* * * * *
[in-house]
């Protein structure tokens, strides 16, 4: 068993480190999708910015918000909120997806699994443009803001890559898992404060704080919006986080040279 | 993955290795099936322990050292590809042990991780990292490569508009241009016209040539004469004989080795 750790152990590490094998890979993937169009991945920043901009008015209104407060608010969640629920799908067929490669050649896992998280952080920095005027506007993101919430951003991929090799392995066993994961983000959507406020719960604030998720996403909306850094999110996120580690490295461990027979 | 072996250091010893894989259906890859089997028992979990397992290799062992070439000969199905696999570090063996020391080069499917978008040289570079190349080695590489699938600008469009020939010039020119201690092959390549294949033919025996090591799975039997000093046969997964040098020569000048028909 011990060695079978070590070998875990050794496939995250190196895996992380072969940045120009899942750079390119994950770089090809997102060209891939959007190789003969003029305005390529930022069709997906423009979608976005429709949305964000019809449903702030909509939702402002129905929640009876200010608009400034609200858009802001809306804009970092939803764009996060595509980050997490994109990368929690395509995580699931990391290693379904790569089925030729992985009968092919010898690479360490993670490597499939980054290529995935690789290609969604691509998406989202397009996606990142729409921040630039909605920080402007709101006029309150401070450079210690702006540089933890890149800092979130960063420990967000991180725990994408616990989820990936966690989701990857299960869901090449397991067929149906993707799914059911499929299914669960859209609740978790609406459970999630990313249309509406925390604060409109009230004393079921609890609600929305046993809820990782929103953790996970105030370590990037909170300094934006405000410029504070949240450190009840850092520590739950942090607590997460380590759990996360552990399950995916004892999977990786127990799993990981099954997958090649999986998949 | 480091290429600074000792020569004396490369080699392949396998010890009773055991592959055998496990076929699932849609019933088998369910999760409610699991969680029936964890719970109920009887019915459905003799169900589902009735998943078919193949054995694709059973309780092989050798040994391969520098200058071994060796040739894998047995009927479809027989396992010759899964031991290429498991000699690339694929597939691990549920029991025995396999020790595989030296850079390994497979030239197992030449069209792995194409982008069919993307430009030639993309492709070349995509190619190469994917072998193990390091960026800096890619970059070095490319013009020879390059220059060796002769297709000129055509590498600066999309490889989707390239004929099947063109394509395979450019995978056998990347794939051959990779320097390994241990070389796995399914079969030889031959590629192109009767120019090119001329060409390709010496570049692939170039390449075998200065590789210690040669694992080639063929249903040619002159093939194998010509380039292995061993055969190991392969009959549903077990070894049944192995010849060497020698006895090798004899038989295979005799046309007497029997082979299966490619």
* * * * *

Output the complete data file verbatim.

[in-house]
């Protein structure tokens, strides 16, 4: 068993480190999708910015918000909120997806699994443009803001890559898992404060704080919006986080040279 | 993955290795099936322990050292590809042990991780990292490569508009241009016209040539004469004989080795 750790152990590490094998890979993937169009991945920043901009008015209104407060608010969640629920799908067929490669050649896992998280952080920095005027506007993101919430951003991929090799392995066993994961983000959507406020719960604030998720996403909306850094999110996120580690490295461990027979 | 072996250091010893894989259906890859089997028992979990397992290799062992070439000969199905696999570090063996020391080069499917978008040289570079190349080695590489699938600008469009020939010039020119201690092959390549294949033919025996090591799975039997000093046969997964040098020569000048028909 011990060695079978070590070998875990050794496939995250190196895996992380072969940045120009899942750079390119994950770089090809997102060209891939959007190789003969003029305005390529930022069709997906423009979608976005429709949305964000019809449903702030909509939702402002129905929640009876200010608009400034609200858009802001809306804009970092939803764009996060595509980050997490994109990368929690395509995580699931990391290693379904790569089925030729992985009968092919010898690479360490993670490597499939980054290529995935690789290609969604691509998406989202397009996606990142729409921040630039909605920080402007709101006029309150401070450079210690702006540089933890890149800092979130960063420990967000991180725990994408616990989820990936966690989701990857299960869901090449397991067929149906993707799914059911499929299914669960859209609740978790609406459970999630990313249309509406925390604060409109009230004393079921609890609600929305046993809820990782929103953790996970105030370590990037909170300094934006405000410029504070949240450190009840850092520590739950942090607590997460380590759990996360552990399950995916004892999977990786127990799993990981099954997958090649999986998949 | 480091290429600074000792020569004396490369080699392949396998010890009773055991592959055998496990076929699932849609019933088998369910999760409610699991969680029936964890719970109920009887019915459905003799169900589902009735998943078919193949054995694709059973309780092989050798040994391969520098200058071994060796040739894998047995009927479809027989396992010759899964031991290429498991000699690339694929597939691990549920029991025995396999020790595989030296850079390994497979030239197992030449069209792995194409982008069919993307430009030639993309492709070349995509190619190469994917072998193990390091960026800096890619970059070095490319013009020879390059220059060796002769297709000129055509590498600066999309490889989707390239004929099947063109394509395979450019995978056998990347794939051959990779320097390994241990070389796995399914079969030889031959590629192109009767120019090119001329060409390709010496570049692939170039390449075998200065590789210690040669694992080639063929249903040619002159093939194998010509380039292995061993055969190991392969009959549903077990070894049944192995010849060497020698006895090798004899038989295979005799046309007497029997082979299966490619």